Bertolt Brecht and Wallace Shawn represent two kinds of political theatre; Reverend Billy represents a third, more raucous and comic variety. The activist persona of Bill Talen, Reverend Billy, it must be said, does not preach to the converted: for almost twenty years, the good Reverend, accompanied by his Church of Stop Shopping Choir, has gained an international reputation for his form of guerrilla political theatre, occupying shopping malls, building atriums, and Times Square to present his anti-corporate message — ever dashing, ever musical, and always thrilling.
All this to mention that the Reverend’s new book, The End of the World, is scheduled for publication by O/R Books in February. In the words of the Web page for the book, “With soaring parables from protests as far apart as the bank lobbies of Barcelona and the underground police cells of New York City, our preacher raises a resounding ‘Earthallujah!’, turning back the devils of debt and destruction, rallying those of radical faith to save themselves and save us all.” Over the past few years, I’ve noted a more surreal, more apocalyptic tone entering the Reverend’s rhetoric, and am looking forward to seeing how far the new perspective reaches. The End of the World is available for purchase here.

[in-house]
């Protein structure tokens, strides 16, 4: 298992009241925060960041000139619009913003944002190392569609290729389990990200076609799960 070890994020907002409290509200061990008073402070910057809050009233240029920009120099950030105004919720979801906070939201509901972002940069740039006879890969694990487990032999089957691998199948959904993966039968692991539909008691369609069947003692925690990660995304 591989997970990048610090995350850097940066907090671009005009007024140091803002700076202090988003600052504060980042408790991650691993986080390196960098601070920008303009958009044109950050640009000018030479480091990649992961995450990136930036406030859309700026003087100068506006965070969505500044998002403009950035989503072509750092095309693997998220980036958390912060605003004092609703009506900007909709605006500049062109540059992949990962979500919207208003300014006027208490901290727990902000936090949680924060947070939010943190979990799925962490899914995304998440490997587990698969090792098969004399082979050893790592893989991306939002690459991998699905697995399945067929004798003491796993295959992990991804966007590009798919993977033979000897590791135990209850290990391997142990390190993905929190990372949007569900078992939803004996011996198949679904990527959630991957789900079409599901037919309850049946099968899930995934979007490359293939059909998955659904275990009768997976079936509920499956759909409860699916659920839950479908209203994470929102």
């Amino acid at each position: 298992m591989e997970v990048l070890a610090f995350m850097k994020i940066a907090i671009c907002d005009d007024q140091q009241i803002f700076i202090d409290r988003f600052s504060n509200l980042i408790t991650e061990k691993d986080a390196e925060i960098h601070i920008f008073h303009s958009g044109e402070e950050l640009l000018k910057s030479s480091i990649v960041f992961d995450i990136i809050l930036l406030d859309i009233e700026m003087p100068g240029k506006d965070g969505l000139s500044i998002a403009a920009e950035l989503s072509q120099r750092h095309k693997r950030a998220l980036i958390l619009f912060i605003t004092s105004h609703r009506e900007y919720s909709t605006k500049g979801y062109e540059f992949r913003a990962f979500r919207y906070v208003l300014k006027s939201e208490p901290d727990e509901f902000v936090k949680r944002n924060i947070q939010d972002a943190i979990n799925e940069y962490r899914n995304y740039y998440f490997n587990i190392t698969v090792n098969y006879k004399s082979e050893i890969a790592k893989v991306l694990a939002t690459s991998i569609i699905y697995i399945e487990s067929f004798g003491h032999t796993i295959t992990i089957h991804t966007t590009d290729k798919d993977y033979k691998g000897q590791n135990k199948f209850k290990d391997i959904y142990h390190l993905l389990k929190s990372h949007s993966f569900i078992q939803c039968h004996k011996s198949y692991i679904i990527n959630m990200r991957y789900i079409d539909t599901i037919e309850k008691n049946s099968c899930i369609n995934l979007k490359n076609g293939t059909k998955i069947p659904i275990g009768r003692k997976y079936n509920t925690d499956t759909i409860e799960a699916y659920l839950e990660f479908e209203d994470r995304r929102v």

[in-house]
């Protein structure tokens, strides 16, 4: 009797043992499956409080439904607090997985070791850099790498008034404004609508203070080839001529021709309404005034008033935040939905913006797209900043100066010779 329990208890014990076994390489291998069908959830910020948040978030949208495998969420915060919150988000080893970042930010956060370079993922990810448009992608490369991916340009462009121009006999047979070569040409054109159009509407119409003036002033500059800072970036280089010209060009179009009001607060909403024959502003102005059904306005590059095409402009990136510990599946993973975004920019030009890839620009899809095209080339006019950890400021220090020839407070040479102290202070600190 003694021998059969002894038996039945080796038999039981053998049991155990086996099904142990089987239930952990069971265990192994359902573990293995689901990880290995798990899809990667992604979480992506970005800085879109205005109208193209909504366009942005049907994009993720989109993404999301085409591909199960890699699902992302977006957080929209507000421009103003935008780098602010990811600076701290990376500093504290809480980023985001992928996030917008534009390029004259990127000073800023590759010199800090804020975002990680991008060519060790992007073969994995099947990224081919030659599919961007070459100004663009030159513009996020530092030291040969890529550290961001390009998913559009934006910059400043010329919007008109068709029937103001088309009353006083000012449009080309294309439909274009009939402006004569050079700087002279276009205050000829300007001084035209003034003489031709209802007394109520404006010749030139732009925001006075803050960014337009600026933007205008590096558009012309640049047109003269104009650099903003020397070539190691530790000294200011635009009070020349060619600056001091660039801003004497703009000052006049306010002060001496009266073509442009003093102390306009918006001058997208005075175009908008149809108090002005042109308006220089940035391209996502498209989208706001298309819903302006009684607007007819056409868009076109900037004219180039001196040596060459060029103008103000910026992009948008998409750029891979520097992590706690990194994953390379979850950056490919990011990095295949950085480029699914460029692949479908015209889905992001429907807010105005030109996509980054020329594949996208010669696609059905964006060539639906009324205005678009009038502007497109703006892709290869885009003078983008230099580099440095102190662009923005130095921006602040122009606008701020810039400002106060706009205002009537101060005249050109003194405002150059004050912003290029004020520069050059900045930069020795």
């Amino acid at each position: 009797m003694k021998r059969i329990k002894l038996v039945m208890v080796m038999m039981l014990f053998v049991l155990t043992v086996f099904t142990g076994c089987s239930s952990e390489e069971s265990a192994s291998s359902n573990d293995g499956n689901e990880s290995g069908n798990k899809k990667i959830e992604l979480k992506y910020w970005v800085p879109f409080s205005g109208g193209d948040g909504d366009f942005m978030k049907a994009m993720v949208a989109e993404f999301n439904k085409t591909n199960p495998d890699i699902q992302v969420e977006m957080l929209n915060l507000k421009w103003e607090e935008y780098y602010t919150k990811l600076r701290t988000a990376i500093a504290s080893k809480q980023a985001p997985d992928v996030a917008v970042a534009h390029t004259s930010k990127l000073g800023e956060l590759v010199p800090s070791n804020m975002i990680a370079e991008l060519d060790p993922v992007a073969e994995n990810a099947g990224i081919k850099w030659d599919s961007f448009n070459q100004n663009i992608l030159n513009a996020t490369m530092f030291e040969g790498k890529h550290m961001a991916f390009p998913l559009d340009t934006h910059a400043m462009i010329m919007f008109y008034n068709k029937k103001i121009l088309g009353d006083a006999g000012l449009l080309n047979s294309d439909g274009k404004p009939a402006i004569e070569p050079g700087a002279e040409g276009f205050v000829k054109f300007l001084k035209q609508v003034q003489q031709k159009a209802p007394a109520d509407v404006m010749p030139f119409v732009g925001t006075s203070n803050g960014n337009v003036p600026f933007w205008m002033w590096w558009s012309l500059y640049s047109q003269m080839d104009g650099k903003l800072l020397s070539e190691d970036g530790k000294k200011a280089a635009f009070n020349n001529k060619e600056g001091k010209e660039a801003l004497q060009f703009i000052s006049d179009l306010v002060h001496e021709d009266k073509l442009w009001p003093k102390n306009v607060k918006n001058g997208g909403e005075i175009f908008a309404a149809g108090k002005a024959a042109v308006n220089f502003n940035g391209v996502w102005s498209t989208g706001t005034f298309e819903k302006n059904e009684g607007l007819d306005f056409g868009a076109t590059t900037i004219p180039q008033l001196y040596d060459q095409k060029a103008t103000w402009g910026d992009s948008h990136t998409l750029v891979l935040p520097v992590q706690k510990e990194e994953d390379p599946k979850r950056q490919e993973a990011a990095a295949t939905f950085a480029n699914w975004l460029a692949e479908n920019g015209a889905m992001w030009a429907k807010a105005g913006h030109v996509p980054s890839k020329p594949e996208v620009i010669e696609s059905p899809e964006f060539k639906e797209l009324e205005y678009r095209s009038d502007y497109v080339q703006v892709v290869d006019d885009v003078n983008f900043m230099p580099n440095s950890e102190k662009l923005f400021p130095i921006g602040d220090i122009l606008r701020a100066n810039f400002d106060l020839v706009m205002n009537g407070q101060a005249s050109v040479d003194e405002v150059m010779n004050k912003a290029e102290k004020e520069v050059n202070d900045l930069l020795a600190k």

The Reverend Billy Project, written by Savitri D and Bill Talen and edited with an introduction by Alisa Solomon, is a fascinating account of the comedian/activist’s career. He was also the subject of the last review I wrote for The New York Times in 2006. His Web site, with much more information, can be found here.